- Keep it simple. We who are addicted to precision in terminology and expression, along with the ifs and buts and caveats of a detailed argument, can quickly lose our audience in a welter of detail. But a simple ice cube analogy can show why warming that melts the west Antarctic ice cap would cause global flooding.
- Avoid "talking down." The audiences may be literate, though not literate in science.
- Be clear on what your message is and what connection hooks it to some matter of general public interest with which people identify.
- Credibility is precious, so be sure your facts are really facts, that your interpretations of the importance of the work you are discussing is not overblown, and that your conclusions or opinions are not unduly self-serving. This is particularly the case in communicating with politicians where invidious remarks about subspecialities other than your own seldom result in overall benefit.
- An out-and-out sales pitch for science funding is seldom appropriate. The funding issue is always there in the background, but public investments are made for many public purposes and haves many different rationales. Civic occasions are usually ill-suited to complaining about money - particularly if the complainer's personal income is well above the local median income. Making a pitch to a politician is a legitimate personal advocacy, but be careful about seeming to represent your institution if that's not your job.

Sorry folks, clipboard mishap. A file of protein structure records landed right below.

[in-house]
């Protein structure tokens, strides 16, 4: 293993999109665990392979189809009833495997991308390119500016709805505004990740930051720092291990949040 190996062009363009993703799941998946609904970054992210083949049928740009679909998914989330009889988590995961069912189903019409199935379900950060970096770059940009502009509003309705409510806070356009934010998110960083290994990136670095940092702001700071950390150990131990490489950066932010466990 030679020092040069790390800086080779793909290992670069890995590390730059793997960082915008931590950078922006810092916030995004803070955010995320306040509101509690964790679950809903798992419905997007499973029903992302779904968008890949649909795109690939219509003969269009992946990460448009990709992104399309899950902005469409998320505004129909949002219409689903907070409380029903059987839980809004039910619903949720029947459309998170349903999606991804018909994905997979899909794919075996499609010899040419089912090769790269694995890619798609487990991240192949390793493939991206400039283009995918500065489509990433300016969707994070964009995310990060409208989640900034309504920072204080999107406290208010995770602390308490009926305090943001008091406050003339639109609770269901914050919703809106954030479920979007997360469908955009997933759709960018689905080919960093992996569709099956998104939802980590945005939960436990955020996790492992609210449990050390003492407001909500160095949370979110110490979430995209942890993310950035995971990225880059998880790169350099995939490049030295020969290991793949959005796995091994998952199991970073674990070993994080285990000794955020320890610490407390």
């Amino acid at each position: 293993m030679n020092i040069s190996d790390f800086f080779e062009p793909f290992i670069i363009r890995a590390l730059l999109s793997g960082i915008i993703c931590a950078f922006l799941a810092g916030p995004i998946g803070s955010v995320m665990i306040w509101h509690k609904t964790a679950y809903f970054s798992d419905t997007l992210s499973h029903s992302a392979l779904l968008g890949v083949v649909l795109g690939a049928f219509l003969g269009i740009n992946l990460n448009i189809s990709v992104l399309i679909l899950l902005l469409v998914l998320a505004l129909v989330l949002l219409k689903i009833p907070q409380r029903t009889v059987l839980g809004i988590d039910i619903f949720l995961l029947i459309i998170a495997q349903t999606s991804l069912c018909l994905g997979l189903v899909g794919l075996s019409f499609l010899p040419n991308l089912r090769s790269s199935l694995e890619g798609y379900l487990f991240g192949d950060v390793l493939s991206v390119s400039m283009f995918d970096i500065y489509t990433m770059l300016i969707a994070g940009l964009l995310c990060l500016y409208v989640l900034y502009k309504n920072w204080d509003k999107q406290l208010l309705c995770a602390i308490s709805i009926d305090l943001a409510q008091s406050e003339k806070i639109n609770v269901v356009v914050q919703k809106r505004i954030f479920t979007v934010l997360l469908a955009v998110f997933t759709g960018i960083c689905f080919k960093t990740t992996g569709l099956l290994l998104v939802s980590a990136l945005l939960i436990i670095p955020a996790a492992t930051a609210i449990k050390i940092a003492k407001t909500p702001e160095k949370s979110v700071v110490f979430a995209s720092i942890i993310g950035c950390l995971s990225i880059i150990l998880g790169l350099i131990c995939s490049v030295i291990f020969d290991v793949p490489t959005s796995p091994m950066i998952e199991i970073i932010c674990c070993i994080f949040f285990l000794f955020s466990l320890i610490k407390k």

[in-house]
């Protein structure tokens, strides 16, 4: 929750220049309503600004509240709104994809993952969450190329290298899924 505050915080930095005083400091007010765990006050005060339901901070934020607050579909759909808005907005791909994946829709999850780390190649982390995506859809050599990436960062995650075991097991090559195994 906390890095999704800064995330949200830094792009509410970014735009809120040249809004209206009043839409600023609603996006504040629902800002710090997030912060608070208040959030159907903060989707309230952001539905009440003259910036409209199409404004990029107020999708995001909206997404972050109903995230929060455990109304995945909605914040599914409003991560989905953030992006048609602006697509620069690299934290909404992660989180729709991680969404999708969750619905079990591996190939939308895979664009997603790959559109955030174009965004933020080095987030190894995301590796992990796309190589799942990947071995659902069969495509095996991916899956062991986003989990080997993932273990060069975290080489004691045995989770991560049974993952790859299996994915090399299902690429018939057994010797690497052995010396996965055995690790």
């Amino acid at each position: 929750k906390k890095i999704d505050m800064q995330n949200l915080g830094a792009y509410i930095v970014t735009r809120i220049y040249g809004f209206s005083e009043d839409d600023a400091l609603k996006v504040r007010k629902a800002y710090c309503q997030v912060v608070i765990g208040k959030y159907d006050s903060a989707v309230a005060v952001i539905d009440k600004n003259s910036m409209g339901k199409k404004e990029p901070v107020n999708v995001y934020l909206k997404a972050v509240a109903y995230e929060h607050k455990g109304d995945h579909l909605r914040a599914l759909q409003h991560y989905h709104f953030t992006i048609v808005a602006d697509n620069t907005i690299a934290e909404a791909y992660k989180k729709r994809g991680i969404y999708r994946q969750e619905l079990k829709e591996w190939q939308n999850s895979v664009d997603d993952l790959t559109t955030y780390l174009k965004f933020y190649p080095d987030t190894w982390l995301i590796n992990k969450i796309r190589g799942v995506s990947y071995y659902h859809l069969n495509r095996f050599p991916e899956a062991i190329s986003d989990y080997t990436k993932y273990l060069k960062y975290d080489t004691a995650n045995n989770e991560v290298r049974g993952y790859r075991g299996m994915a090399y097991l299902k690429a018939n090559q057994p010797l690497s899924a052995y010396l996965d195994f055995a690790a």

- The mundane may be more interesting than the profound. The discovery of quantum mechanics may be less compelling to a general audience than the tale of the invention of Velcro or the Post-It Note, which also illustrate the scientific method, serendipity, and how chance favors the prepared mind.
- Seek out opportunities. Probably no one will come beating on your door asking you to speak, but opportunities are everywhere if you pursue them.
- Communicating about science with the general public is hard work. It takes time and talent to do it well. Moreover, the rewards are largely psychic - it's a paying profession for only a few. But you might be surprised at how open the public in your community may be to hear about what you know, what you do, and why you do it. For them it's a new and different world.
- Finally, remember to lighten up. Science is fun, after all, and sometimes can be funny. Public radio in many locations carries a parody called "Dr. Science" that spoofs the smug, all- knowing scientist who pontificates on practically everything. A year or so ago, a film called "I.Q." featured Walter Matthau as a slightly batty Einstein with equally batty Institute for Advanced Study buddies. This summer's movie fare included "Phenomenon," "The Nutty Professor," and "Twister," about chasing tornadoes for scientific purposes. These films are full of stereotypes involving science and light humor, to be sure, but also reflect perceptions in popular culture that include a certain odd respect with which science is viewed, and some frustration at how hard it can be to understand.
Joel A. Snow is director of the Institute for Physical Research and Technology at Iowa State University. A longer version of this article appeared in the Summer 1996 newsletter of the APS Forum on Education.